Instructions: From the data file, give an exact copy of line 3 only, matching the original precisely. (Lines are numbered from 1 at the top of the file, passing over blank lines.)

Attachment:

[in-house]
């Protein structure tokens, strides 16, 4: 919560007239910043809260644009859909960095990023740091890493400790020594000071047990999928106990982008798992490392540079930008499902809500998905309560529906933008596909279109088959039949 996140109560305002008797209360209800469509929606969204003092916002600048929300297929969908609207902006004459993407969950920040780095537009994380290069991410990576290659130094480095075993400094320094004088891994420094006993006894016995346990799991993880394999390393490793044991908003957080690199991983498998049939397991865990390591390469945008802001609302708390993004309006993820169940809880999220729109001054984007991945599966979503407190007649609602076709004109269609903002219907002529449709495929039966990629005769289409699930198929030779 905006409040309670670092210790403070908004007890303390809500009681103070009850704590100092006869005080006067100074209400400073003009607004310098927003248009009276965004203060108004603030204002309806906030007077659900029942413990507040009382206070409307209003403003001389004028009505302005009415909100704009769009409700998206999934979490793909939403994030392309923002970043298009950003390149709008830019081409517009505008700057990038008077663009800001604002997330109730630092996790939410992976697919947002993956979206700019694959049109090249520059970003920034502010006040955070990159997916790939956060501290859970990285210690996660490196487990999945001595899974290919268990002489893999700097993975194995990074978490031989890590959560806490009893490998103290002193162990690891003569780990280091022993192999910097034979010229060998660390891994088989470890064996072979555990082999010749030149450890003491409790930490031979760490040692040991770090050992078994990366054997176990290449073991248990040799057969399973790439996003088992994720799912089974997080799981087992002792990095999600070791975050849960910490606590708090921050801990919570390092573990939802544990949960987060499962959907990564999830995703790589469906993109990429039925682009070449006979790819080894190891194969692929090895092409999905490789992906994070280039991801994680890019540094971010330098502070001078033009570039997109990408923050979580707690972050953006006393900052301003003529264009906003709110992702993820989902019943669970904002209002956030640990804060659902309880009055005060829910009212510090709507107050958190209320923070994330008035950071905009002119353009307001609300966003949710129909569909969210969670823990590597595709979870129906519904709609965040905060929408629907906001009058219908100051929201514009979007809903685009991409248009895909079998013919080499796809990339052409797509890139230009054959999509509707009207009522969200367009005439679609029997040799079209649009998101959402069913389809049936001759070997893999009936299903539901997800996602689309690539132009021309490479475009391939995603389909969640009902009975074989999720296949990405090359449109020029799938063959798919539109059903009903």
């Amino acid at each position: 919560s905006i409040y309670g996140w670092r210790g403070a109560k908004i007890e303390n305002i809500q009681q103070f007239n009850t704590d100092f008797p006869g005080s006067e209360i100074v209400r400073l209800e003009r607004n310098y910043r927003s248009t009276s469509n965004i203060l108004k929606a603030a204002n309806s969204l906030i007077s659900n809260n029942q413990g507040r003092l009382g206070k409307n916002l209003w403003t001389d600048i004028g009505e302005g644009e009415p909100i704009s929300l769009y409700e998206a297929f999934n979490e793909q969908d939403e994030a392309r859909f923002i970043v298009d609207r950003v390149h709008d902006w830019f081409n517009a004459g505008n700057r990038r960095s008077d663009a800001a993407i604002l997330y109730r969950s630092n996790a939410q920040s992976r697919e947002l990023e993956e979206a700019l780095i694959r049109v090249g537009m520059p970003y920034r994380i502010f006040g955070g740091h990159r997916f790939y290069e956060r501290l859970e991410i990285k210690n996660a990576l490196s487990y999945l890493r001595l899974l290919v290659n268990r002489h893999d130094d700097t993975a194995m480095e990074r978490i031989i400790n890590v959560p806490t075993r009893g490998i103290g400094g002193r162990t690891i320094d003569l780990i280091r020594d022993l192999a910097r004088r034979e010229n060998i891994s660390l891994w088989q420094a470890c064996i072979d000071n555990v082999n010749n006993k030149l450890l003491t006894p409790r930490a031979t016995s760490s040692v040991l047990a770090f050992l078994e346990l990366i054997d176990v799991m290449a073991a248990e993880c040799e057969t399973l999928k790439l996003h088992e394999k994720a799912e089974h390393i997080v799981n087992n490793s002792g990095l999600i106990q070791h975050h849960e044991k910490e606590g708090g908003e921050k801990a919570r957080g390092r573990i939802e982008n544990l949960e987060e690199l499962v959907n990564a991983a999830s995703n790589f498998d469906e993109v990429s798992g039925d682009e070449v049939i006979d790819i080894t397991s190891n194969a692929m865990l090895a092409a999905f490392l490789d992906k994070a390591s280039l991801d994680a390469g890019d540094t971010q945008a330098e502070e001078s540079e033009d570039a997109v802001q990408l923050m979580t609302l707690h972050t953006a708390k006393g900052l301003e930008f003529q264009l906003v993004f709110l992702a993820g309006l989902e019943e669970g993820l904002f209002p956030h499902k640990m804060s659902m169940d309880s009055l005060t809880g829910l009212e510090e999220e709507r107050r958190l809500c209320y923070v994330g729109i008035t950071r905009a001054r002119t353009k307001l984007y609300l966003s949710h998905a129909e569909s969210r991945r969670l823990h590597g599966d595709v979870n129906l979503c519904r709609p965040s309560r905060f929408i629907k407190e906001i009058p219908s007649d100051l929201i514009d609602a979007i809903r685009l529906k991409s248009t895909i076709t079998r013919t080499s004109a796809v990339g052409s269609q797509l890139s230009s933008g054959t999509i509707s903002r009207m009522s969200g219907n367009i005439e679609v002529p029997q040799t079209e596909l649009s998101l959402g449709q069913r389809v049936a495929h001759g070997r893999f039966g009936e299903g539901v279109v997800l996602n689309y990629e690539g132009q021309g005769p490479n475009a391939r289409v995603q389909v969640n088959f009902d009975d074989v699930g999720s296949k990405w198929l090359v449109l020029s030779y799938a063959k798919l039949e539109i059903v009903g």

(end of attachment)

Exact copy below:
């Amino acid at each position: 919560s905006i409040y309670g996140w670092r210790g403070a109560k908004i007890e303390n305002i809500q009681q103070f007239n009850t704590d100092f008797p006869g005080s006067e209360i100074v209400r400073l209800e003009r607004n310098y910043r927003s248009t009276s469509n965004i203060l108004k929606a603030a204002n309806s969204l906030i007077s659900n809260n029942q413990g507040r003092l009382g206070k409307n916002l209003w403003t001389d600048i004028g009505e302005g644009e009415p909100i704009s929300l769009y409700e998206a297929f999934n979490e793909q969908d939403e994030a392309r859909f923002i970043v298009d609207r950003v390149h709008d902006w830019f081409n517009a004459g505008n700057r990038r960095s008077d663009a800001a993407i604002l997330y109730r969950s630092n996790a939410q920040s992976r697919e947002l990023e993956e979206a700019l780095i694959r049109v090249g537009m520059p970003y920034r994380i502010f006040g955070g740091h990159r997916f790939y290069e956060r501290l859970e991410i990285k210690n996660a990576l490196s487990y999945l890493r001595l899974l290919v290659n268990r002489h893999d130094d700097t993975a194995m480095e990074r978490i031989i400790n890590v959560p806490t075993r009893g490998i103290g400094g002193r162990t690891i320094d003569l780990i280091r020594d022993l192999a910097r004088r034979e010229n060998i891994s660390l891994w088989q420094a470890c064996i072979d000071n555990v082999n010749n006993k030149l450890l003491t006894p409790r930490a031979t016995s760490s040692v040991l047990a770090f050992l078994e346990l990366i054997d176990v799991m290449a073991a248990e993880c040799e057969t399973l999928k790439l996003h088992e394999k994720a799912e089974h390393i997080v799981n087992n490793s002792g990095l999600i106990q070791h975050h849960e044991k910490e606590g708090g908003e921050k801990a919570r957080g390092r573990i939802e982008n544990l949960e987060e690199l499962v959907n990564a991983a999830s995703n790589f498998d469906e993109v990429s798992g039925d682009e070449v049939i006979d790819i080894t397991s190891n194969a692929m865990l090895a092409a999905f490392l490789d992906k994070a390591s280039l991801d994680a390469g890019d540094t971010q945008a330098e502070e001078s540079e033009d570039a997109v802001q990408l923050m979580t609302l707690h972050t953006a708390k006393g900052l301003e930008f003529q264009l906003v993004f709110l992702a993820g309006l989902e019943e669970g993820l904002f209002p956030h499902k640990m804060s659902m169940d309880s009055l005060t809880g829910l009212e510090e999220e709507r107050r958190l809500c209320y923070v994330g729109i008035t950071r905009a001054r002119t353009k307001l984007y609300l966003s949710h998905a129909e569909s969210r991945r969670l823990h590597g599966d595709v979870n129906l979503c519904r709609p965040s309560r905060f929408i629907k407190e906001i009058p219908s007649d100051l929201i514009d609602a979007i809903r685009l529906k991409s248009t895909i076709t079998r013919t080499s004109a796809v990339g052409s269609q797509l890139s230009s933008g054959t999509i509707s903002r009207m009522s969200g219907n367009i005439e679609v002529p029997q040799t079209e596909l649009s998101l959402g449709q069913r389809v049936a495929h001759g070997r893999f039966g009936e299903g539901v279109v997800l996602n689309y990629e690539g132009q021309g005769p490479n475009a391939r289409v995603q389909v969640n088959f009902d009975d074989v699930g999720s296949k990405w198929l090359v449109l020029s030779y799938a063959k798919l039949e539109i059903v009903g």